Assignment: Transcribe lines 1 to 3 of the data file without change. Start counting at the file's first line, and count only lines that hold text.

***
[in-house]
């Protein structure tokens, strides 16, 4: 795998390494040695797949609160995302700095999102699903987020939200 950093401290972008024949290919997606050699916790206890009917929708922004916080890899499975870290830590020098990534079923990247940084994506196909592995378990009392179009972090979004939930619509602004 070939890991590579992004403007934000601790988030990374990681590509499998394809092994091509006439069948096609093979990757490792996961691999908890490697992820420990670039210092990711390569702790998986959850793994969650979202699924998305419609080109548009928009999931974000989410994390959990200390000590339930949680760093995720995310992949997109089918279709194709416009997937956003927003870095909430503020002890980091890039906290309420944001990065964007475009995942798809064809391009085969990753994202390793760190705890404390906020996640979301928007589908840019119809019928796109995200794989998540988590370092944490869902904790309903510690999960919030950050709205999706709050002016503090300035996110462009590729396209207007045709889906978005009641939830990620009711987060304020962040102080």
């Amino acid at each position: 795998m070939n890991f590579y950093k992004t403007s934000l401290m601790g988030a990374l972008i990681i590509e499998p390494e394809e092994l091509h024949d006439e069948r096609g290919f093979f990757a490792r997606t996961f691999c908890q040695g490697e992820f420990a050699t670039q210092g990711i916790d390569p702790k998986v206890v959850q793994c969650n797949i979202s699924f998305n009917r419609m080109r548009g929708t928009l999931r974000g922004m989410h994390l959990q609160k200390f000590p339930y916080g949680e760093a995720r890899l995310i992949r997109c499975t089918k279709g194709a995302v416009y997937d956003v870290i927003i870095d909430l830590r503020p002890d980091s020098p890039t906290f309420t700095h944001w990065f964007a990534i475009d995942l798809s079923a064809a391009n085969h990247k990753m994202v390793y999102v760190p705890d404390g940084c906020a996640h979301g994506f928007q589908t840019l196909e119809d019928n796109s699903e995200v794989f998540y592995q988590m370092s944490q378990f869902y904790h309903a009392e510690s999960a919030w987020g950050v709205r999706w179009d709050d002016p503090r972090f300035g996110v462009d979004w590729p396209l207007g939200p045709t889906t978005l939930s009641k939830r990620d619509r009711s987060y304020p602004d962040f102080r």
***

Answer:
[in-house]
């Protein structure tokens, strides 16, 4: 795998390494040695797949609160995302700095999102699903987020939200 950093401290972008024949290919997606050699916790206890009917929708922004916080890899499975870290830590020098990534079923990247940084994506196909592995378990009392179009972090979004939930619509602004 070939890991590579992004403007934000601790988030990374990681590509499998394809092994091509006439069948096609093979990757490792996961691999908890490697992820420990670039210092990711390569702790998986959850793994969650979202699924998305419609080109548009928009999931974000989410994390959990200390000590339930949680760093995720995310992949997109089918279709194709416009997937956003927003870095909430503020002890980091890039906290309420944001990065964007475009995942798809064809391009085969990753994202390793760190705890404390906020996640979301928007589908840019119809019928796109995200794989998540988590370092944490869902904790309903510690999960919030950050709205999706709050002016503090300035996110462009590729396209207007045709889906978005009641939830990620009711987060304020962040102080």
């Amino acid at each position: 795998m070939n890991f590579y950093k992004t403007s934000l401290m601790g988030a990374l972008i990681i590509e499998p390494e394809e092994l091509h024949d006439e069948r096609g290919f093979f990757a490792r997606t996961f691999c908890q040695g490697e992820f420990a050699t670039q210092g990711i916790d390569p702790k998986v206890v959850q793994c969650n797949i979202s699924f998305n009917r419609m080109r548009g929708t928009l999931r974000g922004m989410h994390l959990q609160k200390f000590p339930y916080g949680e760093a995720r890899l995310i992949r997109c499975t089918k279709g194709a995302v416009y997937d956003v870290i927003i870095d909430l830590r503020p002890d980091s020098p890039t906290f309420t700095h944001w990065f964007a990534i475009d995942l798809s079923a064809a391009n085969h990247k990753m994202v390793y999102v760190p705890d404390g940084c906020a996640h979301g994506f928007q589908t840019l196909e119809d019928n796109s699903e995200v794989f998540y592995q988590m370092s944490q378990f869902y904790h309903a009392e510690s999960a919030w987020g950050v709205r999706w179009d709050d002016p503090r972090f300035g996110v462009d979004w590729p396209l207007g939200p045709t889906t978005l939930s009641k939830r990620d619509r009711s987060y304020p602004d962040f102080r």